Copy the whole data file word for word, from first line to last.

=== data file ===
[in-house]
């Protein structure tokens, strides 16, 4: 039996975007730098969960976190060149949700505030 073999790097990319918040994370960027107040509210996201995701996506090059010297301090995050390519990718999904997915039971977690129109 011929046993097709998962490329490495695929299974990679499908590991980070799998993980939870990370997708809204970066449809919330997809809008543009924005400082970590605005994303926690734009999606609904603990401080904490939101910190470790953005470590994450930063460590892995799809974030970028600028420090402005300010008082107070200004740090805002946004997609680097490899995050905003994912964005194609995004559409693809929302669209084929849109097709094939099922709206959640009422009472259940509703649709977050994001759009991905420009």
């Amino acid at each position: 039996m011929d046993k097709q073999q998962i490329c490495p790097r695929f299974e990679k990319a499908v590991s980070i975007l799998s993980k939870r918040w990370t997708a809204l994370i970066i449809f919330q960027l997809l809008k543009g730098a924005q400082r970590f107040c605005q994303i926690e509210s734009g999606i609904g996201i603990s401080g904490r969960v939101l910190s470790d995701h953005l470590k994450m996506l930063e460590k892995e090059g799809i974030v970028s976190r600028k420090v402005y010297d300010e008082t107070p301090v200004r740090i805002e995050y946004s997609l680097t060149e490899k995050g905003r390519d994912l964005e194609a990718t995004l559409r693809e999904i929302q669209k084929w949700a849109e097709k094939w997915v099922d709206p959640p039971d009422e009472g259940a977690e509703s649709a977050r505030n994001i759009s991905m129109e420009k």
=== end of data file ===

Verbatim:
[in-house]
């Protein structure tokens, strides 16, 4: 039996975007730098969960976190060149949700505030 073999790097990319918040994370960027107040509210996201995701996506090059010297301090995050390519990718999904997915039971977690129109 011929046993097709998962490329490495695929299974990679499908590991980070799998993980939870990370997708809204970066449809919330997809809008543009924005400082970590605005994303926690734009999606609904603990401080904490939101910190470790953005470590994450930063460590892995799809974030970028600028420090402005300010008082107070200004740090805002946004997609680097490899995050905003994912964005194609995004559409693809929302669209084929849109097709094939099922709206959640009422009472259940509703649709977050994001759009991905420009």
């Amino acid at each position: 039996m011929d046993k097709q073999q998962i490329c490495p790097r695929f299974e990679k990319a499908v590991s980070i975007l799998s993980k939870r918040w990370t997708a809204l994370i970066i449809f919330q960027l997809l809008k543009g730098a924005q400082r970590f107040c605005q994303i926690e509210s734009g999606i609904g996201i603990s401080g904490r969960v939101l910190s470790d995701h953005l470590k994450m996506l930063e460590k892995e090059g799809i974030v970028s976190r600028k420090v402005y010297d300010e008082t107070p301090v200004r740090i805002e995050y946004s997609l680097t060149e490899k995050g905003r390519d994912l964005e194609a990718t995004l559409r693809e999904i929302q669209k084929w949700a849109e097709k094939w997915v099922d709206p959640p039971d009422e009472g259940a977690e509703s649709a977050r505030n994001i759009s991905m129109e420009k």